Additional tax on foreign investment in residential property.
The state governments of New South Wales, Victoria and Queensland are all now charging additional tax on foreign investment in residential property. In New South Wales foreign buyers are being charged a 4% stamp duty surcharge from June 21. In Victoria, foreign buyers are charged a 7% tax and in Queensland foreign buyers are being charged a 3% surcharge. All three of these taxes are specifically targeted on transactions of property by foreign buyers.
Property (both residential and non-residential) is already the largest source of taxation revenue for state and local government. These additional charges to foreign investors in the three most populous states will probably raise additional revenue (as long as the higher cost of doing business doesn’t result in a downturn in demand from overseas buyers). For each government there is a benefit in these changes outside of additional revenue, foreigners don’t vote so politically it is likely to be a fairly popular decision. Especially in New South Wales and Victoria where housing affordability is a growing problem and there is a perception that foreign investors are bidding up prices and contributing to locking first home buyers out of the market.
In New South Wales, state and local governments collected $14.705 billion in property taxes over the 2014-15 financial year. Property tax revenue increased by 12.8% over the year and has increased by 80.5% over the decade to 2014-15. Property taxes accounted for 48.5% of total taxation revenue to New South Wales state and local government in 2014-15.
In Victoria, state and local governments collected $12.246 billion in property taxes over the 2014-15 financial year which accounted for 53.1% of total taxation revenue. Property tax revenue increased by 10.7% over the 2014-15 financial year to be 109.9% higher over the past decade.
Queensland property tax revenue increased by 12.6% over the 2014-15 financial year to be 80.7% higher over the decade. Over the 2014-15 financial year Queensland state and local governments collected $8.267 billion in property tax revenue which accounted for 51.5% of total state and local government tax revenue.
Over the decade to June 2015,
property taxes have increased by 80.5% in New South Wales, 109.9% in Victoria and 80.7% in Queensland, over the same timeframe inflation has increased by 30.1% which is significantly lower than growth in property taxation.
Given the importance of property tax revenue to state and local governments it is no wonder that the three largest states have decided to increase taxes on foreign investment. These changes don’t impact on voters and they collect additional much needed revenue.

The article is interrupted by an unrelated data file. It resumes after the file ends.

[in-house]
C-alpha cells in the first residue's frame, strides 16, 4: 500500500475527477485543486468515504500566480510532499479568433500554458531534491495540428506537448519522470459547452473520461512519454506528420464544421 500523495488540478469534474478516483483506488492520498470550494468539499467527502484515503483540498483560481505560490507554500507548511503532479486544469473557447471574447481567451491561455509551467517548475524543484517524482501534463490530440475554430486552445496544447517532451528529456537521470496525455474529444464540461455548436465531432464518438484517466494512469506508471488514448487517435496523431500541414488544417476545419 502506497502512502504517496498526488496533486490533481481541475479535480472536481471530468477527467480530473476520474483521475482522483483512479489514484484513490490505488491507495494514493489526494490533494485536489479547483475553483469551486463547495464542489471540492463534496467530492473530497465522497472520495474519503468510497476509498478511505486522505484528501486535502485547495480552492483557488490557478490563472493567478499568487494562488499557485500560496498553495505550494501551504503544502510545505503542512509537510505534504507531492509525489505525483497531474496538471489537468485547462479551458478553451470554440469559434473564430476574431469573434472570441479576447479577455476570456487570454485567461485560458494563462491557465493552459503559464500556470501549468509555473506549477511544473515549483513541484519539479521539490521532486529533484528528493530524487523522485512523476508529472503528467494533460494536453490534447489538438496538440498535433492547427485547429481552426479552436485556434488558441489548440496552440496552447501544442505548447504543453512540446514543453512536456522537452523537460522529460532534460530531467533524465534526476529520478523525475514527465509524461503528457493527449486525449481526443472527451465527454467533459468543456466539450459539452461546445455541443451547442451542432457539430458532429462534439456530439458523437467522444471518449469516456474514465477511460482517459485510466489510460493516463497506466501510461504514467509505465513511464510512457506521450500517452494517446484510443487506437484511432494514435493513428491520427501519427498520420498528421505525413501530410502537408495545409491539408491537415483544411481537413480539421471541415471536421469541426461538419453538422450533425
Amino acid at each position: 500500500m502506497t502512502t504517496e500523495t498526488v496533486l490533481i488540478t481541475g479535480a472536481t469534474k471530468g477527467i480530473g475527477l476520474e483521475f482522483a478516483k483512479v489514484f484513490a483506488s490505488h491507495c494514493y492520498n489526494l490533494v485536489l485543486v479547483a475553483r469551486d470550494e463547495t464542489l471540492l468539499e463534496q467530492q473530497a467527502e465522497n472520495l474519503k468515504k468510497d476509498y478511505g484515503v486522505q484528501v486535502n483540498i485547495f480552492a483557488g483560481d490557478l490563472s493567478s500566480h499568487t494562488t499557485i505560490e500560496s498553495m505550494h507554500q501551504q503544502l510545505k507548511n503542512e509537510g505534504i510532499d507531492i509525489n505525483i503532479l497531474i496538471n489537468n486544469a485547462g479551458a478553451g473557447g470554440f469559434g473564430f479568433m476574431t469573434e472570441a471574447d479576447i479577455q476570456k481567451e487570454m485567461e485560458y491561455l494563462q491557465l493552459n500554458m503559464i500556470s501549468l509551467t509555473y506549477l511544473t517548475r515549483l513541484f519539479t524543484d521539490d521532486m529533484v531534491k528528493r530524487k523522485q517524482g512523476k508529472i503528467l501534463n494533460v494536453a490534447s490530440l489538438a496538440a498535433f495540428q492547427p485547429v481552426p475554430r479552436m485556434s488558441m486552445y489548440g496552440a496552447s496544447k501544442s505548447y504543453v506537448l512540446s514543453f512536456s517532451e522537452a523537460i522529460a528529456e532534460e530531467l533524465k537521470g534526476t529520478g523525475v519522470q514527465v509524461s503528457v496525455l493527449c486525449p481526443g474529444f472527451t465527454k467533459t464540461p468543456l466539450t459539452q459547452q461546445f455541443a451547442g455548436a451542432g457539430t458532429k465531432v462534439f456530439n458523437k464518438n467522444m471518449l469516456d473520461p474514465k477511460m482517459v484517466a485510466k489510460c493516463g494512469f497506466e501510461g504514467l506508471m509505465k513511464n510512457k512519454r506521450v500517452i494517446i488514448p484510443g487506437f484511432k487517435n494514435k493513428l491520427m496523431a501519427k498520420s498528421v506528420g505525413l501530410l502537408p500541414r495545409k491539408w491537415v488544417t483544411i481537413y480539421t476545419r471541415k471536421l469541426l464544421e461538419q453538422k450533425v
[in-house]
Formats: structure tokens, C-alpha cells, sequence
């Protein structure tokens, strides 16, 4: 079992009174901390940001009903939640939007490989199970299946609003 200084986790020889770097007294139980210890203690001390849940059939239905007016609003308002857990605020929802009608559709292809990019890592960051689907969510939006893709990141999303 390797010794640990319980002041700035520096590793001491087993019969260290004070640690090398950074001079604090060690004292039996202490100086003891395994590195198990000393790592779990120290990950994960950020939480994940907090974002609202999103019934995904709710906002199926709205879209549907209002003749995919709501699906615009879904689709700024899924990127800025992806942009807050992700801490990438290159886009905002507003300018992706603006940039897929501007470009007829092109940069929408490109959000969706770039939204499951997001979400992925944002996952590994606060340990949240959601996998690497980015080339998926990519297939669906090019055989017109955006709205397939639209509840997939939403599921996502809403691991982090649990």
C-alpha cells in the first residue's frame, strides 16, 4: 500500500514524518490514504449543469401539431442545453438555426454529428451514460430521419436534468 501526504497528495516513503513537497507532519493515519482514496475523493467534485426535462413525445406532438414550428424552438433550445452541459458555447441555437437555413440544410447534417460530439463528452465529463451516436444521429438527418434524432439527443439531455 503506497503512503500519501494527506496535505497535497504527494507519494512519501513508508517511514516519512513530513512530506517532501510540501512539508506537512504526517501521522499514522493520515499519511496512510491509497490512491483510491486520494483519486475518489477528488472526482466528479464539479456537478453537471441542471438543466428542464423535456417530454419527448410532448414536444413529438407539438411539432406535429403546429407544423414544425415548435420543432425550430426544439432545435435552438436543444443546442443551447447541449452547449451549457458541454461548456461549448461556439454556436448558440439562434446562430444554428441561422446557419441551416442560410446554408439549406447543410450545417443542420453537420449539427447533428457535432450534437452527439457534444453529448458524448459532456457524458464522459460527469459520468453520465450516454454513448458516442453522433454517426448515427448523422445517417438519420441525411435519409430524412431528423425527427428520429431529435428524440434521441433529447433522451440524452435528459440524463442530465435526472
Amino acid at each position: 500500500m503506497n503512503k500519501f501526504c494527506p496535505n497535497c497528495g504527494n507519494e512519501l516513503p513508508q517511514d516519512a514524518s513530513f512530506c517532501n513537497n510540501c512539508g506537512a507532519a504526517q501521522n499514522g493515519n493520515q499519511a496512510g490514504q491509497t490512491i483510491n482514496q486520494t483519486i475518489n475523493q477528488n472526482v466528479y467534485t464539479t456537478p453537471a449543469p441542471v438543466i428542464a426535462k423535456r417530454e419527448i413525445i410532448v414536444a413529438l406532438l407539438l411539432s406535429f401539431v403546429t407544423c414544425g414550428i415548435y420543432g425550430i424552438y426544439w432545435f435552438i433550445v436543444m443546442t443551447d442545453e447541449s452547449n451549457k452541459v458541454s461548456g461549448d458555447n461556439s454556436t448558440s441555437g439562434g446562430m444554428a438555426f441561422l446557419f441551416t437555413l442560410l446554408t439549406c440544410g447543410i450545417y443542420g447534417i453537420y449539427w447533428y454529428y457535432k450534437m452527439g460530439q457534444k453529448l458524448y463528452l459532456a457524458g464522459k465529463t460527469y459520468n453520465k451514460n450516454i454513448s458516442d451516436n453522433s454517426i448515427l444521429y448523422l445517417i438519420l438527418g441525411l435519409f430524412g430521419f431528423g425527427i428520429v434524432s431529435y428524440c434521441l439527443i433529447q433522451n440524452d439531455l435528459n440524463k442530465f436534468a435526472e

My concern is that it shows that none of these states have any intention of moving away from transactional taxes on property to more efficient land taxes. Keep in mind that in a typical year only around 5% to 7% of residential properties are transacting so you are only collecting stamp duty from a small proportion of the housing market that are deciding to move. When transactions and values slow or fall, stamp duty revenue is also susceptible to large declines.
In New South Wales and Victoria, governments are gaining substantial revenue from stamp duty as property values and transactions rise. In New South Wales, stamp duty collection rose 22.2% in 2014-15, in Victoria it rose by 18.9% and in Queensland it was 12.3% higher. Over the past decade, the total increase in stamp duty revenue has been recorded at: 125.1% in New South Wales, 116.8% in Victoria and 56.1% in Queensland.
Some of the commentary around the increases in tax have been around the fact that without foreign investors many of the new housing (particularly unit) projects would never have even commenced construction. To me, this is really the crux of the problem. As the resource investment boom has faded to some extent housing construction has helped to fill the void. If a projects viability is totally dependent on foreign demand, to me that suggests that it is not really a viable project. The reality is that the current home value growth phase has now been running for four years and new housing construction and unit construction in particular has hit record highs. Foreign investment has increased quite significantly over this time however, many of these purchasers are buying units which many locals wouldn’t purchase due to the size, location and price of these properties. Furthermore, anecdotally many of these properties don’t actually create additional housing because they are left empty and not made available for rent.
I believe that these additional charges will provide some deterrent for foreign buyers investing as the costs continue to add up with FIRB application fees and now these additional charges. Of course, while these changes may deter some investors other will just see it as a cost of doing business and it shouldn’t impact them too much if they are investing for the long-term. If fewer foreign investors results in some new housing projects not going ahead, that is not necessarily a problem either in light of the fact that housing supply has increased dramatically over recent years and will continue to do so over the coming years given the housing currently under construction. Finally if it means that certain developers decide to rotate their offering away from one catering to foreign buyers and towards one which is more palatable to a local market, I believe that is a good thing.
Ultimately these changes may deter some foreign investment but these changes are not going to scare off all foreigners from investing in housing market. At the same time it will raise much needed revenue for these governments. If state governments are looking at taxes on property I would once again call on them to look for a way to move away from stamp duty to a more efficient land tax.
Source: CoreLogic Feed